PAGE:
Geothermal energy is attractive because of the very large scale of the resource, its expected relatively low CO2 emissions, and its reliable, all-day domestic availability. However, the future contribution of deep geothermal energy is subject to major uncertainties: How much of this resource can be exploited and at what economic cost? What are the environmental and risk-related externalities that the public must be willing to bear? How does its overall performance compare to competing energy resources? Will the regulatory framework and public acceptance be sufficient to allow geothermal energy to provide a significant contribution? The TA-SWISS assessment attempts to answer these questions in a comprehensive and balanced way using an interdisciplinary evaluation approach.
The most essential recommendations of the study are:
- Geothermal energy is one of few “new” renewable options that could supply base-load power to the market and thus substantially contribute to security of supply.
- Electricity from deep geothermal plants exhibits favorable environmental performance under normal operating conditions. From the environmental point of view, and with particular regard to climate protection, geothermal energy is an attractive potential contributor to the future Swiss energy mix and deserves to be seriously considered.
- Further promotion of geothermal energy production is necessary to scale up the market.
- Given the huge uncertainty about the potential geothermal reserves in Switzerland, a major use-inspired research initiative coupled to a program of pilot and demonstration projects is needed.
- It would be a significant advance to link the locations of geological potential, political regulation, population (or sensitivity to seismicity), and heat markets to the economic model to map out the resulting costs of geothermal electricity generation and show where the best potential locations may be.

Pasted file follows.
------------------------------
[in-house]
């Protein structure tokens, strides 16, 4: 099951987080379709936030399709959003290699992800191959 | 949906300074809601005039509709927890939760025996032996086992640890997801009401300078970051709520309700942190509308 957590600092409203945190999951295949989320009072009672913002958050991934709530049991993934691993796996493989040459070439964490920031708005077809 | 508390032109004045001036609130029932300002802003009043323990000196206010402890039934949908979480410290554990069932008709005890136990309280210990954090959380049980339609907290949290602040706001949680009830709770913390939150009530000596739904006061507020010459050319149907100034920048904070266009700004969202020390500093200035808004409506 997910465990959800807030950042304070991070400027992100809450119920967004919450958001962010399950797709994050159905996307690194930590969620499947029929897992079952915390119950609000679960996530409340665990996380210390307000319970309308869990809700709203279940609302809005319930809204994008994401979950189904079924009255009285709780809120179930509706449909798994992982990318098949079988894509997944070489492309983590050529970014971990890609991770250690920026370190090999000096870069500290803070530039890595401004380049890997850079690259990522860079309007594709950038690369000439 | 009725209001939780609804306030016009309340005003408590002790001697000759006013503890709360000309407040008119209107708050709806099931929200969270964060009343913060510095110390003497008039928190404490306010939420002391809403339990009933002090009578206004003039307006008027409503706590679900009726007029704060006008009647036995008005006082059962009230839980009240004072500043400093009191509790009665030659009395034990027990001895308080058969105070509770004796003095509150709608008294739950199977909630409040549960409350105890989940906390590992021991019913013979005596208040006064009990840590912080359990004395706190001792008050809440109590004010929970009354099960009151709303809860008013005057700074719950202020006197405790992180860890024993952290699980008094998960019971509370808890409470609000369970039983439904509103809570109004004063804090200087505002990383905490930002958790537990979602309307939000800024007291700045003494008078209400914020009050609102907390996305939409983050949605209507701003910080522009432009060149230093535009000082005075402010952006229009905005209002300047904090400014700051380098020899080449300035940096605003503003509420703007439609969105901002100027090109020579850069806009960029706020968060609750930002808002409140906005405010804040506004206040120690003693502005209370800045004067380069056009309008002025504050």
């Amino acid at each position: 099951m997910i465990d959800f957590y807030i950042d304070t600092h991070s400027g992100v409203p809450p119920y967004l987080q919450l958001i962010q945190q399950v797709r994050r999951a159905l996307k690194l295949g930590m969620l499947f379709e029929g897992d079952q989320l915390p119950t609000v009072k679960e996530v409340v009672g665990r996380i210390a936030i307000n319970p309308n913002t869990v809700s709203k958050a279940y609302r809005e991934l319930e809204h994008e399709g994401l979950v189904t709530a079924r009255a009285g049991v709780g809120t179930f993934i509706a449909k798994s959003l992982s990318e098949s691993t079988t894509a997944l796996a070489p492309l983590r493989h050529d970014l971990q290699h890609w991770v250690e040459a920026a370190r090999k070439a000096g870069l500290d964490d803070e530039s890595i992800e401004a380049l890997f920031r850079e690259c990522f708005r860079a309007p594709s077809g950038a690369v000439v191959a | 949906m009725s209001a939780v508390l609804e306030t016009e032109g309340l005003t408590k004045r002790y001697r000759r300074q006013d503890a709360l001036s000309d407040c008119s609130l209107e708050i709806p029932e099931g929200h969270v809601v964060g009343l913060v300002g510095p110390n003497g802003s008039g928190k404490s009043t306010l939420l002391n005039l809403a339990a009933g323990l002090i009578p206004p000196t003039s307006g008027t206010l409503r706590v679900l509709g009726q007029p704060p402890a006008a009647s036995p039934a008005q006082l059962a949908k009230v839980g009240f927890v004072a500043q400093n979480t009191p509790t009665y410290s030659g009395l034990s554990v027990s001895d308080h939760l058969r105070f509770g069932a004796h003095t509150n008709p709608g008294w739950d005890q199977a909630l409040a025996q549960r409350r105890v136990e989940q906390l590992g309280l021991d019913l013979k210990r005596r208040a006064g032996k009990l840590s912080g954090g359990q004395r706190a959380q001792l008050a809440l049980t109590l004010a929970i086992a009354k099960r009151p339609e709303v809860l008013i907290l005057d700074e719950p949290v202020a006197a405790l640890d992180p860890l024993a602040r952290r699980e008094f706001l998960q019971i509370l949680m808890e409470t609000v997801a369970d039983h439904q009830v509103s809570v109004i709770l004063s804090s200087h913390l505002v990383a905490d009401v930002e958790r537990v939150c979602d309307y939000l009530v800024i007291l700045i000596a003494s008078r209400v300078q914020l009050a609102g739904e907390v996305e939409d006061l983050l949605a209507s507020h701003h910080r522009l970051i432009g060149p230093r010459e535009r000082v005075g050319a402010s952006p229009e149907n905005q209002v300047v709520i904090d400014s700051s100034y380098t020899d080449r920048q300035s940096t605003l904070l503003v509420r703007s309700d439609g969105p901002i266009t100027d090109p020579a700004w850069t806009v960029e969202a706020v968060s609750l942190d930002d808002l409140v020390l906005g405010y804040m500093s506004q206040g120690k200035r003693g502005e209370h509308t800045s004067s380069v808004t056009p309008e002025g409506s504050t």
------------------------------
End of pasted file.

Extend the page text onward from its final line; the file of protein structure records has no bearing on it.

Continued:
- Seismicity risks can be assessed and mitigated, but not eliminated.
- Use of the Swiss subsurface is regulated by the cantons. This creates certain difficulties for the potential operators of geothermal plants. A homogeneous regulatory framework or a federal regulatory competence centre could simplify and accelerate the process.
- Some cantons have adopted a concentration model in which one authority coordinates the content of the various permits and issues them on a package basis. Such a model would serve to speed up procedures.
- The entire process of planning, siting, and implementing geothermal projects must be closely followed by a carefully planned, continuously monitored, and precisely evaluated process of public and stakeholder engagement.
Source: Reference: TA-Swiss Study 62/2015, Stefan Hirschberg, Stefan Wiemer, Peter Burgherr (eds.), vdf Hochschulverlag AG, 524 Seiten, CHF 57.00 / EUR 49.80 (D) ; ISBN 978-3-7281-3654-1 (Buch)
The study was conducted by consortium with multi-disciplinary competences. The participants included the Paul Scherrer Institute (PSI; coordinator of the study), the Swiss Federal Institute of Technology Zurich (ETHZ), Zurich University of Applied Sciences (ZHAW) and University of Stuttgart/Dialogik. More than 30 researchers from these organizations contributed to the project. The study established an intensive interaction with the recently established Swiss Competence Center (SCCER) on Supply of Electricity, which has created synergies for the parallel development of a deep geothermal roadmap for Switzerland.